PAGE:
FILM MUSIC MUSINGS
I want to start a new feature on this blog that is akin to the You Tube Film Music Cue of the Day, in that it deals, once again, with one of the great passions of my life: FILM MUSIC.
I have a huge document called My Top Scores List in which I have picked the Top 5 Film Scores for each year since 1980 along with some commentary on my choices.
You can imagine that by now the list is fairly long and contains a lot of info that I think is blog-worthy so I'm going to start publishing excerpts from the list right here on my blog.
without further ado
Here is Film Music Musings
So in the last Film Music Musings I presented the best scores of the 70s and now we move to the 80s which is the decade that was foundational for me as I was a teenager in the 80s.
Best of the 1980s
10. The Untouchables - 1987 The maestro can be counted on for one great score just about every decade that really defines a genre sound. For this score, Ennio Morricone simply nailed the moment. We are transported to 1930s Chicago and the world of Al Capone. And the score has simply one of the best and most complex main themes ever. When you listen to it you think that several orchestras are playing; we are talking about superior counterpoint here. Capone gets a theme, Malone gets one, and the Ness family theme is also present. Gangster darkness overcome by justice and the American honesty of a good man is what this score is all about sounded out musically just as it is presented on the screen.
9. Henry V - 1989 Two talents burst onto the cinema world in this movie: Kenneth Branagh and Patrick Doyle. A visceral movie with a score that inspires. Every key speech is scored to perfection but none moreso than the St. Crispin's day speech. The first time I heard it, I nearly stood to my feet and cheered. Doyle would go on to be a force in film music, composing one great score after another, but this one was something special and contributed to the best year of film music in decades.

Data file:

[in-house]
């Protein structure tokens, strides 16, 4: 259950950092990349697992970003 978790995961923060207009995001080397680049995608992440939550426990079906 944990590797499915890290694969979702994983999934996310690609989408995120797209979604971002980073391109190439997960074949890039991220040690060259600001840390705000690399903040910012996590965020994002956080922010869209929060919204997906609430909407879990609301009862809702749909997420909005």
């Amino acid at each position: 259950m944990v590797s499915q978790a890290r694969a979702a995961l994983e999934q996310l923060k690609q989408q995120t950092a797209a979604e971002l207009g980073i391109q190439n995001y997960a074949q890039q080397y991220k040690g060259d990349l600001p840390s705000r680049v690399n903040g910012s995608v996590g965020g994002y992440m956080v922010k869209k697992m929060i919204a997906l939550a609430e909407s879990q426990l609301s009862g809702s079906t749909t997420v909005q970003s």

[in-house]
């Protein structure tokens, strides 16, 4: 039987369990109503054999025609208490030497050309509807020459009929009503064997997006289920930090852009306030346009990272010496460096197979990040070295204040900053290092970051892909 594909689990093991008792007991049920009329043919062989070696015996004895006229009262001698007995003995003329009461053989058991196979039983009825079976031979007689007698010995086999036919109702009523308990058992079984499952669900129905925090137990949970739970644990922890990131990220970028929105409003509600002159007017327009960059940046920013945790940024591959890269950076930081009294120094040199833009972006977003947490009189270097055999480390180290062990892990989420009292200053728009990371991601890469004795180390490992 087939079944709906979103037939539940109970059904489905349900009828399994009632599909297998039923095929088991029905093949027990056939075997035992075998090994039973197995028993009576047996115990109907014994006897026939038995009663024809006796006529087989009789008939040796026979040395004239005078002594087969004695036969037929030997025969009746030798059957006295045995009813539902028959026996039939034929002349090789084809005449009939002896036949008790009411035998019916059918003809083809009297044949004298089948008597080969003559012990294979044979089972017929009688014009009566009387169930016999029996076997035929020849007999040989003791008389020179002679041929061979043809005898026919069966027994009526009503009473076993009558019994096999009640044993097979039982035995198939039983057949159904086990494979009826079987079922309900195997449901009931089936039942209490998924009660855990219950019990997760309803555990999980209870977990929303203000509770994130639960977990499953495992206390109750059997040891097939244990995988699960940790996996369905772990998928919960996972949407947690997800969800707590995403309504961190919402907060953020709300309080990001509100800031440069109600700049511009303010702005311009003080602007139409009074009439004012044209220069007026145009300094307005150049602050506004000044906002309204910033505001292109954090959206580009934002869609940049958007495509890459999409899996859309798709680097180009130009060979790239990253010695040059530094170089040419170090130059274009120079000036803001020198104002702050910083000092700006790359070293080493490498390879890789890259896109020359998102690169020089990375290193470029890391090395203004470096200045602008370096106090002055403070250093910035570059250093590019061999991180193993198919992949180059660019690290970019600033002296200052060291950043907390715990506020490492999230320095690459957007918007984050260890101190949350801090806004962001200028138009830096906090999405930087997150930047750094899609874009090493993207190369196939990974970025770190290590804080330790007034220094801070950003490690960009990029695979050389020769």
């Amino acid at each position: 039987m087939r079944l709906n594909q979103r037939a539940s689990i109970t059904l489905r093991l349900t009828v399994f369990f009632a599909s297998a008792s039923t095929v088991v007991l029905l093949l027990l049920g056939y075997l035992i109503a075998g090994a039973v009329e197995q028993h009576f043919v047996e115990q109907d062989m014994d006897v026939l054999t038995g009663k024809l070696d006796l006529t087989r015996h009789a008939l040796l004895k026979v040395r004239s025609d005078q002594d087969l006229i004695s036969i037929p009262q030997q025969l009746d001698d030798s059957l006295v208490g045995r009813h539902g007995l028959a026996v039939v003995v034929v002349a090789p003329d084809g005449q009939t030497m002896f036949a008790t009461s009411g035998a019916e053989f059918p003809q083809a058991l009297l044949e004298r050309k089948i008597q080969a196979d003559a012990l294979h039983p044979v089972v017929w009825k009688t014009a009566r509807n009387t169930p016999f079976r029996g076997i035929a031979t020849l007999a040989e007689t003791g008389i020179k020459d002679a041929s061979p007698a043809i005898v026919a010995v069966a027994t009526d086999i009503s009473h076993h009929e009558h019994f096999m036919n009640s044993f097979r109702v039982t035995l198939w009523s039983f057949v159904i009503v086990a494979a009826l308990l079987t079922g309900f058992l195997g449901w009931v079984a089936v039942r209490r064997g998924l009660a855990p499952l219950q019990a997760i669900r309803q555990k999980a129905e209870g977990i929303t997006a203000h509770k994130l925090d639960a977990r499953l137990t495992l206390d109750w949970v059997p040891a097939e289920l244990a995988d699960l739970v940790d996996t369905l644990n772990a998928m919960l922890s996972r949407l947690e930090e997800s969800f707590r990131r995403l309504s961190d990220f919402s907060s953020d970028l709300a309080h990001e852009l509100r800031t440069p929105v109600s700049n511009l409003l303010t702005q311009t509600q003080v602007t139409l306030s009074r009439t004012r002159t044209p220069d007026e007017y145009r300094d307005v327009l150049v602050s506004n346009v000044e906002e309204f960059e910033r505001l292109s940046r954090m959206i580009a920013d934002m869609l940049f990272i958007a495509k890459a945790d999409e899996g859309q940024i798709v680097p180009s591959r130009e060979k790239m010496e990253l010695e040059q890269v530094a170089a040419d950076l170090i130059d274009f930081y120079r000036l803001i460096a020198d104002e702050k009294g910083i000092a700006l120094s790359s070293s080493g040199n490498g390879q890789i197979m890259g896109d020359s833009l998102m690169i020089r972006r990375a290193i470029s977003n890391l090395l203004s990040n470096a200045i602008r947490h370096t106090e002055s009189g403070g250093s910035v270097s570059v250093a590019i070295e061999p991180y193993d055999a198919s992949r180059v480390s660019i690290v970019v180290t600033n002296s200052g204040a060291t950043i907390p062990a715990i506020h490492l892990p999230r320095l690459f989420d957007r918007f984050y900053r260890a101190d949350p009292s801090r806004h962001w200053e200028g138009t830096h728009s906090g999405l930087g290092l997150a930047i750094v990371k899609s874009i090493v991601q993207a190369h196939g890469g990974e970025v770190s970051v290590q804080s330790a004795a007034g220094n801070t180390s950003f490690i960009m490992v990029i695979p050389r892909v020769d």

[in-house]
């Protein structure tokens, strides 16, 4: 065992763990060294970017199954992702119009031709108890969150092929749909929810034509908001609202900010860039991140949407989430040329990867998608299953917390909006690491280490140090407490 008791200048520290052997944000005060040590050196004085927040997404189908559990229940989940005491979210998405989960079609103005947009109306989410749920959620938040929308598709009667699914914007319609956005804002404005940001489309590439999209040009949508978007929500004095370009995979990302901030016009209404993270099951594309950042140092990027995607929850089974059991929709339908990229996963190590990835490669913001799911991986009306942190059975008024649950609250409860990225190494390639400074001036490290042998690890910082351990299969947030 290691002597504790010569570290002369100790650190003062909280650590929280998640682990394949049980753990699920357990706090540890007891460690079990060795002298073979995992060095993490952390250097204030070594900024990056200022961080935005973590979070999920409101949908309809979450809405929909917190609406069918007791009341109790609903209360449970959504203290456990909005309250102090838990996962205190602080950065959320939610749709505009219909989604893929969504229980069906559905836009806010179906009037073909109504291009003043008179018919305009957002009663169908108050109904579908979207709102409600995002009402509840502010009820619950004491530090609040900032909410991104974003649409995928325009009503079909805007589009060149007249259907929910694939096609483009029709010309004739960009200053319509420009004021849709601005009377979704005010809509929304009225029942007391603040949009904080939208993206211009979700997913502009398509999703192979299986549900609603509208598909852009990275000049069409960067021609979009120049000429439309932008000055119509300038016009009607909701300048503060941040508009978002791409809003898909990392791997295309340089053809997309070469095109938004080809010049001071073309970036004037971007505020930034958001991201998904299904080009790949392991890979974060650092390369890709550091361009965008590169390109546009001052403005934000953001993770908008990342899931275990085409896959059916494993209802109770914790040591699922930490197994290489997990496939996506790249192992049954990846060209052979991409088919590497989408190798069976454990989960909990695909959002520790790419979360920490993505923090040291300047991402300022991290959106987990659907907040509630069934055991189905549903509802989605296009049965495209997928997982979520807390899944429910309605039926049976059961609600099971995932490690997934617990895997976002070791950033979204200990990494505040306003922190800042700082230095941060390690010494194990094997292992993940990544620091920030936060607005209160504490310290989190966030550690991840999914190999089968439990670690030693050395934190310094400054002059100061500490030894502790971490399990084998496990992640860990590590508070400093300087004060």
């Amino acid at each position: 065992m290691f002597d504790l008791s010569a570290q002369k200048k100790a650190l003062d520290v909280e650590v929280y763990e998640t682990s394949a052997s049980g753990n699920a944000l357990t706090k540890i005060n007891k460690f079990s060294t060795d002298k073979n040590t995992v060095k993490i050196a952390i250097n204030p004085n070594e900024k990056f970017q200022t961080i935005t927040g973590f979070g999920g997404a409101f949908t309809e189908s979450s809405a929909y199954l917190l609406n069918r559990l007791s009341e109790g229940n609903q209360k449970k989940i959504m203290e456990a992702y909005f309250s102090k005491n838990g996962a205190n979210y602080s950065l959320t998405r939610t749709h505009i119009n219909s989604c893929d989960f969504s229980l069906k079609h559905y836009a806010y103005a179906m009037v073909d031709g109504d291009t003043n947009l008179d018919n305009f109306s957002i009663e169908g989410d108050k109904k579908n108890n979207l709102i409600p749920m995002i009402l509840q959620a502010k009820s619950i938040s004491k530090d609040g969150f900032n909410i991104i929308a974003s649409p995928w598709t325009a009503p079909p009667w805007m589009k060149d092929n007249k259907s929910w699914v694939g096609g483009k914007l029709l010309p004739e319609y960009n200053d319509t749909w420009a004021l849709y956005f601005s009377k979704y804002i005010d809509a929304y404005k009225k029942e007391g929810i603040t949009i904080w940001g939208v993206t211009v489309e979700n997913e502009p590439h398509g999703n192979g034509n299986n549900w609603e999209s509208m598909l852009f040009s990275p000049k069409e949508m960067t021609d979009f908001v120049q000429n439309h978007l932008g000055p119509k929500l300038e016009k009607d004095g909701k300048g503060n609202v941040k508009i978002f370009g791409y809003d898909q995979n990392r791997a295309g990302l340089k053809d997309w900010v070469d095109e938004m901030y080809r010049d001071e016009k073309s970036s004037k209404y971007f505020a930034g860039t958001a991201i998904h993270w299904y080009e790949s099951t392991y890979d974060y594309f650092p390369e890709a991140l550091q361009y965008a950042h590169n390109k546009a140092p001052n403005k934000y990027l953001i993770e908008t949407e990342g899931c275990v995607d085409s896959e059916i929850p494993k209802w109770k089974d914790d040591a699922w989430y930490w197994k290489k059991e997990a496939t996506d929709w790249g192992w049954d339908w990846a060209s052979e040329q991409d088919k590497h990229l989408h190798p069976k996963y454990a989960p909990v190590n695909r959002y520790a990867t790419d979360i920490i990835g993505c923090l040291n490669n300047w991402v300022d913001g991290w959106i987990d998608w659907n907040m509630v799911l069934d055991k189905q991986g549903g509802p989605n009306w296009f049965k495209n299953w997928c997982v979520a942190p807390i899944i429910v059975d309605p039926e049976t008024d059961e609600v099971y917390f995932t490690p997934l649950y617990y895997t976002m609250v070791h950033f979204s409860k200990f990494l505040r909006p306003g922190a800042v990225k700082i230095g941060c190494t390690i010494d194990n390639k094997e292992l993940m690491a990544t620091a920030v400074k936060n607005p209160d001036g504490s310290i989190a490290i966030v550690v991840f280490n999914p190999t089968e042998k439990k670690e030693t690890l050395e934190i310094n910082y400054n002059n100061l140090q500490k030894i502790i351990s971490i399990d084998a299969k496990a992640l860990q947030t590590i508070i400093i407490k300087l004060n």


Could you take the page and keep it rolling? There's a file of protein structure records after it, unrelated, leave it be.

8. Conan the Barbarian - 1982 Big, no HUGE orhcestral score from Basil Poledouris. 24 Horns in the opening!!!! The music is the movie. There is very little dialog so the music had to carry the movie. It was risky but Poledouris pulled it off. But not all is bombast, there are quieter moments that soar with emotion (the emotion that the actors were almost unable to portray themselves). An iconic movie for Swcharzenegger and a career-making assignment for Poledouris. 24 Horns in the opening!!!
7. The Witches of Eastwick - 1987 John Williams continues with the great scores. For this strange movie, Williams produced a striking score of witty evilness. The Devil's Dance is pure magic but the Flying Scene is a masterpiece. Easily one of the great cues of the decade (it also bears comparison with Cadillac of the Skies from Empire of the Sun the previous year). This score also sports some very atonal writing that Williams does not often delve into but he does here to great effect. A personal favorite but still a great score.
6. Back to the Future - 1985 Ok, Huey Lewis and the News were one of my favorite bands in the 80s and penned a great song for this movie (Power of Love) but even that song has to take a back seat to Alan Silvestri's rousing adventure score. Silvestri assimilates the adventure sound of Horner and Williams and imbues it with his own style to produce this great score. To describe this score I keep coming back to the word: rousing. It is such an inspiring score that makes the audience sit on the edge of their seat to see if Doc Brown can get the cable connected before the lightning bolt hits and Marty and the Delorian hit the cable to go Back to the Future. Great stuff!!